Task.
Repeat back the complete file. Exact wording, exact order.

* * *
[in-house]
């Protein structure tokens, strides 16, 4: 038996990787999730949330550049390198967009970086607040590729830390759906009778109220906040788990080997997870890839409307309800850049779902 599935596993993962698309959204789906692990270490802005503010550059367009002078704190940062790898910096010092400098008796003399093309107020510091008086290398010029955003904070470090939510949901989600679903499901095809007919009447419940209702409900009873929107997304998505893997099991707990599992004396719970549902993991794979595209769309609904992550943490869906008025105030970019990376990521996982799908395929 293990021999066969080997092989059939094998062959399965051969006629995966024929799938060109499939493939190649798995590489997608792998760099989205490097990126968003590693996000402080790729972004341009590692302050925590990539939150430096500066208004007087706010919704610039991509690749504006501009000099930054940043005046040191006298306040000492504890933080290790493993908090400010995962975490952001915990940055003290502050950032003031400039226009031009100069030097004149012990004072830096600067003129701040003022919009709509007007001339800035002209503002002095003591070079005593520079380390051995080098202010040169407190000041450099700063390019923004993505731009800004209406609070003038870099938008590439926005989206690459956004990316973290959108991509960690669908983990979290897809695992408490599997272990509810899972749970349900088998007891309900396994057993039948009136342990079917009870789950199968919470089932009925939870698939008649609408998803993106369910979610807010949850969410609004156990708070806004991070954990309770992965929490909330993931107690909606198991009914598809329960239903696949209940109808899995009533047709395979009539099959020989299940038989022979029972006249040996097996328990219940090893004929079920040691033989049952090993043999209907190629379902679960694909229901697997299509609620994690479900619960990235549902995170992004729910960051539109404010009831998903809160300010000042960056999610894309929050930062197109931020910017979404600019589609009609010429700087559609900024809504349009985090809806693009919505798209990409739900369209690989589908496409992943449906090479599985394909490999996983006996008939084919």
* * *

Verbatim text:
[in-house]
């Protein structure tokens, strides 16, 4: 038996990787999730949330550049390198967009970086607040590729830390759906009778109220906040788990080997997870890839409307309800850049779902 599935596993993962698309959204789906692990270490802005503010550059367009002078704190940062790898910096010092400098008796003399093309107020510091008086290398010029955003904070470090939510949901989600679903499901095809007919009447419940209702409900009873929107997304998505893997099991707990599992004396719970549902993991794979595209769309609904992550943490869906008025105030970019990376990521996982799908395929 293990021999066969080997092989059939094998062959399965051969006629995966024929799938060109499939493939190649798995590489997608792998760099989205490097990126968003590693996000402080790729972004341009590692302050925590990539939150430096500066208004007087706010919704610039991509690749504006501009000099930054940043005046040191006298306040000492504890933080290790493993908090400010995962975490952001915990940055003290502050950032003031400039226009031009100069030097004149012990004072830096600067003129701040003022919009709509007007001339800035002209503002002095003591070079005593520079380390051995080098202010040169407190000041450099700063390019923004993505731009800004209406609070003038870099938008590439926005989206690459956004990316973290959108991509960690669908983990979290897809695992408490599997272990509810899972749970349900088998007891309900396994057993039948009136342990079917009870789950199968919470089932009925939870698939008649609408998803993106369910979610807010949850969410609004156990708070806004991070954990309770992965929490909330993931107690909606198991009914598809329960239903696949209940109808899995009533047709395979009539099959020989299940038989022979029972006249040996097996328990219940090893004929079920040691033989049952090993043999209907190629379902679960694909229901697997299509609620994690479900619960990235549902995170992004729910960051539109404010009831998903809160300010000042960056999610894309929050930062197109931020910017979404600019589609009609010429700087559609900024809504349009985090809806693009919505798209990409739900369209690989589908496409992943449906090479599985394909490999996983006996008939084919």